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  • January 20, 2018, 07:05:01 PM
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Author Topic: Patrol Rifle over Patrol Shotgun  (Read 2120 times)

Hock

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Patrol Rifle over Patrol Shotgun
« on: January 03, 2009, 02:32:02 PM »

michael

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Re: Patrol Rifle over Patrol Shotgun
« Reply #1 on: January 05, 2009, 09:27:55 AM »

Hock,

I agree that many departments are phasing out the shotgun and moving to the patrol rifle, but there are many that have not----like my agency. Some guys have AR-15's, but they are few and far between. You can carry your own AR, but you have to go through their class first, and they never offer the class. ??? Very irritating, because we work in a very rural area and need a rifle for the long distances we encounter. Alas, most of us are stuck with shotguns and slugs. I like a shotgun for close distances, but we really need both. Hopefully one day soon.......
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**To be a warrior is not a simple matter of wishing to be one. It is rather an endless struggle that will go on to the very last moment of our lives. Nobody is born a warrior, in exactly the same way that nobody is born an average man. We make ourselves into one or the other.** Carlos Castaneda

Trainer

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Re: Patrol Rifle over Patrol Shotgun
« Reply #2 on: January 05, 2009, 12:07:11 PM »

I have friends that patrol certain areas that are, shall we say "politically touchy" and they always carry a patrol rifle up front and a scatter gun in the trunk and when they step out of the vehicle they have rifle in hand!
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Professor

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Re: Patrol Rifle over Patrol Shotgun
« Reply #3 on: January 06, 2009, 09:47:01 PM »

A min-14 or mini-30 is a good compromise for the sheriff on patrol in rural areas.   

I'll take a patrol rifle over a patrol shotgun any day.
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rside

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Re: Patrol Rifle over Patrol Shotgun
« Reply #4 on: January 08, 2009, 12:45:45 PM »

A few of our officers carry the AR.  Again, it's a hard class to get.  They don't offer it very often, and those of us on the midnight shift normally don't hear the current news.  I personally think this is not the appropriate weapon.  I work in DC-nothing but rowhouses and apartments.  I only carry my pistol, but it's good that a rifle can back me up in a few minutes.  But then again, I would like to carry a shotgun during times when I think things are a little bit more tense.  Any opinions on the shotgun vs rifle in a civilized (semi) urban environment?   
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Professor

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Re: Patrol Rifle over Patrol Shotgun
« Reply #5 on: January 09, 2009, 09:30:53 AM »

Rifle in an urban or rural environment.   Ammo makes the difference.
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  'Advanced' is being able to do the basics, despite what else is happening. 

Our Country won't go on forever, if we stay soft as we are now. There won't be any AMERICA because some foreign soldiery will invade us and take our women and breed a hardier race!"  --- Chesty Puller, USMC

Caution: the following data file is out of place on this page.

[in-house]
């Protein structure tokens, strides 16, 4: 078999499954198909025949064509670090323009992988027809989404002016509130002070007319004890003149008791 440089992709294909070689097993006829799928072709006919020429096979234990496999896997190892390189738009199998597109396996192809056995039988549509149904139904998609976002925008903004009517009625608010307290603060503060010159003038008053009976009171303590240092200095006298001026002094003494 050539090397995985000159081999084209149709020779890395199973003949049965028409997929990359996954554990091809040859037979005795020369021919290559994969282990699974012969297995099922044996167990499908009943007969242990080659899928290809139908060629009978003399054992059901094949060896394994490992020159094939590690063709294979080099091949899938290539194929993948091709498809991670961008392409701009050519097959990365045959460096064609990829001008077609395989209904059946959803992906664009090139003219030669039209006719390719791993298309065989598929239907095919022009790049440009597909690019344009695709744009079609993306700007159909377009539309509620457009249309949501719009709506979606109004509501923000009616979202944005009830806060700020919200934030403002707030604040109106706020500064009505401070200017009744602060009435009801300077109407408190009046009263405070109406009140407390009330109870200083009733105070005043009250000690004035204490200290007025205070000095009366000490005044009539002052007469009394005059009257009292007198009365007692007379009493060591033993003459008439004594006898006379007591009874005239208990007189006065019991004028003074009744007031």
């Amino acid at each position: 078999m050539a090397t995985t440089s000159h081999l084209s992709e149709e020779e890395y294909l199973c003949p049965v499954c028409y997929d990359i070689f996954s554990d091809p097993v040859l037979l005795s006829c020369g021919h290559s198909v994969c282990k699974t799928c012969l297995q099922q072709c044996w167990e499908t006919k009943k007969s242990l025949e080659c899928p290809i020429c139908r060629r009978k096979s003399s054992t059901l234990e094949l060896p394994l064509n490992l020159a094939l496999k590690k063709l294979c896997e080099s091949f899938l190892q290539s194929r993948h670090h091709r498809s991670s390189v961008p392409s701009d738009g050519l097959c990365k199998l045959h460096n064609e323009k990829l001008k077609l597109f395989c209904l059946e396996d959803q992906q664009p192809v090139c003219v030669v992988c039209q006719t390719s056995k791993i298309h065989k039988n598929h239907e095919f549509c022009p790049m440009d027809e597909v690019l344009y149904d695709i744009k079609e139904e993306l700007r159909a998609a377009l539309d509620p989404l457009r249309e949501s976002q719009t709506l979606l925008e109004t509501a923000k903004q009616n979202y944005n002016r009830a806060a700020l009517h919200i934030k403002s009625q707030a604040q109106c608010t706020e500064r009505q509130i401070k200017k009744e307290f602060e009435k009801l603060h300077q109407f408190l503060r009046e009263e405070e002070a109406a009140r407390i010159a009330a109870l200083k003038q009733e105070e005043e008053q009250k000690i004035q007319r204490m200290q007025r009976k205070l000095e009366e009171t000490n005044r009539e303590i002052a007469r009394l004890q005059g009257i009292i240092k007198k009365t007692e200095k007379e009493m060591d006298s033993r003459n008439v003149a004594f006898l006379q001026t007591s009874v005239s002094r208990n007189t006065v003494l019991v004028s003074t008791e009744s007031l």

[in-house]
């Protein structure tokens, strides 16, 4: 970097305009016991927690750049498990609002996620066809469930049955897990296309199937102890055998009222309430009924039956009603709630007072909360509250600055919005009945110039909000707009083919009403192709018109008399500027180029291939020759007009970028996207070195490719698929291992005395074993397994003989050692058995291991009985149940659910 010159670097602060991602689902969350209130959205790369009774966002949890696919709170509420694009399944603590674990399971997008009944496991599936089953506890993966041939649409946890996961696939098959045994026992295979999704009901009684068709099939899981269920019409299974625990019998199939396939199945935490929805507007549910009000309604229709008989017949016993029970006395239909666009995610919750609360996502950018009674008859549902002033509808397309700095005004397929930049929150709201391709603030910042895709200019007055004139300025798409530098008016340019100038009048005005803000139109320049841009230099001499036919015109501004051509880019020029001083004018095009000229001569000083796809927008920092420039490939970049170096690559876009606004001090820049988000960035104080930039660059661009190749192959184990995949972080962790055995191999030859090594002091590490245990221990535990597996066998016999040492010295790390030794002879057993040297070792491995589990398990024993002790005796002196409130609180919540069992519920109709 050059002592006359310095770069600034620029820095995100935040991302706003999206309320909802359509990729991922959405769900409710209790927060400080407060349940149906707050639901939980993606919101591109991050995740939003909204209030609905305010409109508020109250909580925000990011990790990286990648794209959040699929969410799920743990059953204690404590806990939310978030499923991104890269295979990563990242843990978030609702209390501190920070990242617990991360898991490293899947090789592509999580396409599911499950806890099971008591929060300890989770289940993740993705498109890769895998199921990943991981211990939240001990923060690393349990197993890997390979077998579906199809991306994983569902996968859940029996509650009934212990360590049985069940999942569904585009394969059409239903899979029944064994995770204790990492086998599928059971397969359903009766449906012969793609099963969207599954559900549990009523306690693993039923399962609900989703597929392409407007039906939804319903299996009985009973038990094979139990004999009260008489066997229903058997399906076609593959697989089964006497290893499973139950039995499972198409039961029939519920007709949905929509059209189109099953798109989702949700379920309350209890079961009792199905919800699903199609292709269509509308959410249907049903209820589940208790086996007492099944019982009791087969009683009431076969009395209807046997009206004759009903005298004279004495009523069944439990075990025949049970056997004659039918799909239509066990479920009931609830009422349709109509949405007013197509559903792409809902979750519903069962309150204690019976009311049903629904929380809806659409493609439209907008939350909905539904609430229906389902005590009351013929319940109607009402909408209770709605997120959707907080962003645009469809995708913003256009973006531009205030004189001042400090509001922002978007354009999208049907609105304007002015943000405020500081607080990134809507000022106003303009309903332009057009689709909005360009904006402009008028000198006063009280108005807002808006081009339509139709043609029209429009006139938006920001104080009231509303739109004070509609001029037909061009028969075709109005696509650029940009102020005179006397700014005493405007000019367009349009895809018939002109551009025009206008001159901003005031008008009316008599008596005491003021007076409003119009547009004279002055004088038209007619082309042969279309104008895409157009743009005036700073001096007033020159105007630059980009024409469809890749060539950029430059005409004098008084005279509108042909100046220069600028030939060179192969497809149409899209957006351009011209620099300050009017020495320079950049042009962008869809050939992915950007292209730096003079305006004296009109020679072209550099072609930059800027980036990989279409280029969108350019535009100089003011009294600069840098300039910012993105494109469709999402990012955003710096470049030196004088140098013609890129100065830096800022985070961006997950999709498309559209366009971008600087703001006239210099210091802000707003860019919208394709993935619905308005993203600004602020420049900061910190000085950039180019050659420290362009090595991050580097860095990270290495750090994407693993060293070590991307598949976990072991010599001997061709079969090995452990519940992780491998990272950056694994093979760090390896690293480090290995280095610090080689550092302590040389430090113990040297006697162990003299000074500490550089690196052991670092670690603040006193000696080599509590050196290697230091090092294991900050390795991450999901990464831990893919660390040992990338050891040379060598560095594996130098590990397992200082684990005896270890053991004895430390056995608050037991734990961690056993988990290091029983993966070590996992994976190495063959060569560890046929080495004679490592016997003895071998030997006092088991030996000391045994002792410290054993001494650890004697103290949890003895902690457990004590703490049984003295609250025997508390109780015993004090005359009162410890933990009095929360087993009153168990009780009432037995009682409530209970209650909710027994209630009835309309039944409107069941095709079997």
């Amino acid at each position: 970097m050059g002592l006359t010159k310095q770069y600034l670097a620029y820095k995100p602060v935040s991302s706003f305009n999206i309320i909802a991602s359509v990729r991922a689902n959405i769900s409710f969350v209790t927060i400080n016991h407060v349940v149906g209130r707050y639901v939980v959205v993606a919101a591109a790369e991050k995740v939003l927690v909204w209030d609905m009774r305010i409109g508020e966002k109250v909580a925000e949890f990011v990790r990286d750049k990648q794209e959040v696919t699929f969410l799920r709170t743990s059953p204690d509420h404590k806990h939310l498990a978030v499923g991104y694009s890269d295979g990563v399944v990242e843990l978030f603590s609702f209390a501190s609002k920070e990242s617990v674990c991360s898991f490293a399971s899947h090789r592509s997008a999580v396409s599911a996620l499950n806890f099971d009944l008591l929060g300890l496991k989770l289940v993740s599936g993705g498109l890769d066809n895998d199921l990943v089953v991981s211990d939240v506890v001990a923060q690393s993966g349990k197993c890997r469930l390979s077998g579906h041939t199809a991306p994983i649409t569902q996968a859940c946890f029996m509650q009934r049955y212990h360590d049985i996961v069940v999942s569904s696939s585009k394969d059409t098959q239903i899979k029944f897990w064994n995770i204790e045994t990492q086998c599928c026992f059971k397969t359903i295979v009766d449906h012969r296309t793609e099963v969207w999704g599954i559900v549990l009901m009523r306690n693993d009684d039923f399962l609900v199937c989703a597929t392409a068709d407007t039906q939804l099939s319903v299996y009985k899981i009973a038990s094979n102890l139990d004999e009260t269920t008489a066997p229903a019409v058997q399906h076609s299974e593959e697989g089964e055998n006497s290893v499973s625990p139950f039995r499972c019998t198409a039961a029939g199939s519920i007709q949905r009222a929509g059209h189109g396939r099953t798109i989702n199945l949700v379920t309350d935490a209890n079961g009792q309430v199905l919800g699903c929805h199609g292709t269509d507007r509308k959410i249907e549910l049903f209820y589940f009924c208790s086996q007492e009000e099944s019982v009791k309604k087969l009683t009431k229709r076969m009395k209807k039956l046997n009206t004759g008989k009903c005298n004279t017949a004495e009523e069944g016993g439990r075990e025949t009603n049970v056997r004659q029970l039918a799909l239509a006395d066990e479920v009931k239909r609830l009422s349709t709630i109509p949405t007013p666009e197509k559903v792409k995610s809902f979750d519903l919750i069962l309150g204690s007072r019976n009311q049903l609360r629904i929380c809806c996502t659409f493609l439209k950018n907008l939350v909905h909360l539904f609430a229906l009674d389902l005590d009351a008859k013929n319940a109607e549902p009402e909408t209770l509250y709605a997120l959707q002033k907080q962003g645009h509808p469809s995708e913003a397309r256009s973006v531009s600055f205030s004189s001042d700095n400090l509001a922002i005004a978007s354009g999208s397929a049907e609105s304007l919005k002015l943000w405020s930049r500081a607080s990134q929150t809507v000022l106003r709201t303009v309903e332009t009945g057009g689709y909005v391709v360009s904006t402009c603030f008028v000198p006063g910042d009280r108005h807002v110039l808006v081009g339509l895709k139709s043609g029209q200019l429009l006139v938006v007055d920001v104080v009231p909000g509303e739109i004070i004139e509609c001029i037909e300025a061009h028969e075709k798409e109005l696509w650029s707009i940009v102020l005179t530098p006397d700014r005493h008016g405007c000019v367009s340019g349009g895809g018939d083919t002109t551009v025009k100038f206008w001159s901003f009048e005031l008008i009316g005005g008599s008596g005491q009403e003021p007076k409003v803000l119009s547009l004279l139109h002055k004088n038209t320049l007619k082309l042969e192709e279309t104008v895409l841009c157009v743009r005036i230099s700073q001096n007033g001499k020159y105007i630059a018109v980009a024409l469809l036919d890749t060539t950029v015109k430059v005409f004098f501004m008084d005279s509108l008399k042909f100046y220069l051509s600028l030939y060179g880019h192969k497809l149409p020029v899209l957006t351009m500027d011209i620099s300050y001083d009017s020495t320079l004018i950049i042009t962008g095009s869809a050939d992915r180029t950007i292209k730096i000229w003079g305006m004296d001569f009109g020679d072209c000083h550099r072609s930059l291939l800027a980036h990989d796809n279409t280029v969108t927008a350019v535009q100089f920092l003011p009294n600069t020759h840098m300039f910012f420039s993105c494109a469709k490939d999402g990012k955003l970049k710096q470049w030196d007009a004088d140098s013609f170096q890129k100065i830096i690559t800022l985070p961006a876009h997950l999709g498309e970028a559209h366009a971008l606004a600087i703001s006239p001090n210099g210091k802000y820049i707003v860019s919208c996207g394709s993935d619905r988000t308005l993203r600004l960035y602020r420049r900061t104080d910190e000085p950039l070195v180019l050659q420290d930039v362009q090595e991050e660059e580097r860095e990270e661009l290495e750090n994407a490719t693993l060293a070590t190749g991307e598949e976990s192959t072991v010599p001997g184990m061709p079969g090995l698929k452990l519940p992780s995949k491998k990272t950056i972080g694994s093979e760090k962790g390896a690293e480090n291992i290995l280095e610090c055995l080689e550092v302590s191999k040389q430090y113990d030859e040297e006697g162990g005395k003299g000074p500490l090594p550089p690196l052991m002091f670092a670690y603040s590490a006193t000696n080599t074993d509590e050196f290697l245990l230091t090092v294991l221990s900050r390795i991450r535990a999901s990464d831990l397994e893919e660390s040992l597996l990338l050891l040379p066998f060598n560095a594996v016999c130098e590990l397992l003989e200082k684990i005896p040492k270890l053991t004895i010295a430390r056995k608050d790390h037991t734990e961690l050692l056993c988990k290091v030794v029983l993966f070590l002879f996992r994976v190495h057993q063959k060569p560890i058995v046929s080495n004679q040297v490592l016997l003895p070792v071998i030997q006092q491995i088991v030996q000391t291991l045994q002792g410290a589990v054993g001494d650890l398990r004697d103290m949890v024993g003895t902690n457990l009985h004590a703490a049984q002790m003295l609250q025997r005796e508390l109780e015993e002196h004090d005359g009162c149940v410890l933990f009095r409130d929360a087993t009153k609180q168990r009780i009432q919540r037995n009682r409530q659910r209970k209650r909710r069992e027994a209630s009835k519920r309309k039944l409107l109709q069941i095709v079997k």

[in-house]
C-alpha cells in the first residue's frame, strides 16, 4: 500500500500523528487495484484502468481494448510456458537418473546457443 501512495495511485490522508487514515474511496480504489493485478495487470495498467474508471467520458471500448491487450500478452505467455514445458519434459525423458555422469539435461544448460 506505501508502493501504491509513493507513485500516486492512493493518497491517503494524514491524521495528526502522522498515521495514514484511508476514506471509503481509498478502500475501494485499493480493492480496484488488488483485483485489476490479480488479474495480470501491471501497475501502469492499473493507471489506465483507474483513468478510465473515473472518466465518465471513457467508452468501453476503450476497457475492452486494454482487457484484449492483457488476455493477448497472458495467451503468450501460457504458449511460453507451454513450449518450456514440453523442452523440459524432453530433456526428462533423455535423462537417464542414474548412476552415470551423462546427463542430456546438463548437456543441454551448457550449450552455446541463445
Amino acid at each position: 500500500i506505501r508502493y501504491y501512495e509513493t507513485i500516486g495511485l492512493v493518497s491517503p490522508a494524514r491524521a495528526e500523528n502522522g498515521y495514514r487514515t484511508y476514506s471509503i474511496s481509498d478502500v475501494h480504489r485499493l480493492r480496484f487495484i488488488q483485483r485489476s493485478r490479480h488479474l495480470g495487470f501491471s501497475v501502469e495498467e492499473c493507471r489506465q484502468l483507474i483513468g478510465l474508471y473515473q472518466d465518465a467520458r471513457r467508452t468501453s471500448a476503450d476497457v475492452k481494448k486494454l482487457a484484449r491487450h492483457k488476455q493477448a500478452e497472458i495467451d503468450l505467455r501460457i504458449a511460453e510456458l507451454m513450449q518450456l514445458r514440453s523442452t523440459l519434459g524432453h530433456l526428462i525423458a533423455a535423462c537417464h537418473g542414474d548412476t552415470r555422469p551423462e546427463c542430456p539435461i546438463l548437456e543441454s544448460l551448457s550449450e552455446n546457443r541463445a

Hock

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Re: Patrol Rifle over Patrol Shotgun
« Reply #6 on: January 11, 2009, 07:49:49 AM »

New films on rifle round accidently zipping through houses, hits woman.
http://www.abcnews.go.com/Video/playerIndex?id=6596923

Hock

Hock

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Re: Patrol Rifle over Patrol Shotgun
« Reply #7 on: January 14, 2009, 11:00:08 AM »

Police Snipercraft Week!
Read the story in the police column in
www.CombatCentric.com

Hock

Hock

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Re: Patrol Rifle over Patrol Shotgun
« Reply #8 on: January 29, 2009, 09:32:03 AM »

Colo. deputy fatally shoots man who killed manager in gun battle
January, 2009

A member of the Boulder County Bomb Squad surveys the scene after a shooting suspect died in a gun battle with a Boulder County sheriff's deputy on the Peak to Peak Hwy. in Nederland, Colo., on Tuesday, Dec. 30, 2008, following a shooting in which one person was killed at Eldora Mountain Resort near Nederland, according to the Boulder County Sheriff's Office.
By Heath Urie
Daily Camera

BOULDER, Colo. What should have been a booming day at the height of Eldora Mountain Resort's ski season turned tragic Tuesday when an employee clad in black and armed with a semi-automatic handgun arrived at a morning staff meeting and opened fire on his supervisor. Eldora General Manager Brian Mahon died after being twice shot by the gunman, who himself was killed following a vicious fire fight with a sheriff's deputy along a secluded stretch of mountain highway south of Nederland.

The incident began at 7:26 a.m. when a young man walked into a building known at the Eldora pump house -- where about 20 employees were getting ready for the day in a locker room area -- and fired a shot into the ceiling, sheriff's Cmdr. Phil West said.

The suspect, identified by the Boulder County Coroner's Office as 24-year-old Derik A. Bonestroo, of Nederland, yelled something about religion to the employees and then fatally shot Mahon, Sheriff Joe Pelle said.

According to witnesses, the shooter asked Mahon which religion he believed in. When Mahon answered that he was a Catholic, the shooter fired at him twice, several witnesses said.